This building plan, produced for the West Wylam and Prudhoe Co-operative Society in 1936, illustrates a proposed shop in Bellingham. The plan would have beed submitted to Bellingham Rural District Council for approval. It shows elevations and cross sections of the building.
The control of building and other forms of development began in most places in the mid 1800's as a result of the passing of the Local Government Act in 1858. This act allowed the issuing of bye-laws for building development by Local Authorities in order to regulate building standards, particularly in relation to sanitation. Once these bye-laws were introduced, individuals were required to submit plans of proposed building works to their local Board of Health or Borough Council and after 1894 to the relevant Urban District Council or Rural District Council. The plans produced were referred to as building control plans and were submitted to local councils until 1974. From 1974 onwards, the six district councils in Northumberland became responsible for the administration of building control.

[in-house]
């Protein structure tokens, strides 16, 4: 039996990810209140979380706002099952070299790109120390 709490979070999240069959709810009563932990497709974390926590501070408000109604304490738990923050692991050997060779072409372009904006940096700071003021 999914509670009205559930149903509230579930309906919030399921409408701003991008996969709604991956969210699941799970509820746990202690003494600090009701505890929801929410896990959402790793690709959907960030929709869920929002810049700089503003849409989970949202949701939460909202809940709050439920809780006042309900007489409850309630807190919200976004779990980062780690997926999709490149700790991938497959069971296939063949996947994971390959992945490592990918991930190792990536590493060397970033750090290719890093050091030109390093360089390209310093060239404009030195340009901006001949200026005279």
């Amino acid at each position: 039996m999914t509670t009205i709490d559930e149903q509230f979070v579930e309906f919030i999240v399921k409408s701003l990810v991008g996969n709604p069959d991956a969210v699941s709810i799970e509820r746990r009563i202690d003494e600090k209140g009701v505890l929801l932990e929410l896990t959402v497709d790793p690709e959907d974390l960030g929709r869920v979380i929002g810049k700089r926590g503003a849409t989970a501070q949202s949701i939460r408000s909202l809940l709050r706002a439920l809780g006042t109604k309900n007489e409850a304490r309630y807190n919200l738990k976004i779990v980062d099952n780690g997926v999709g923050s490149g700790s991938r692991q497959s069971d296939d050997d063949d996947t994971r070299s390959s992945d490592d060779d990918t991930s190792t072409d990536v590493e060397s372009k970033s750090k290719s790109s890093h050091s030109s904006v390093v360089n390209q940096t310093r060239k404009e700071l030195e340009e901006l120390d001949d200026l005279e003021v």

The surviving building control plans and planning registers for many of the Northumberland local authorities are held by the Northumberland Archive Service.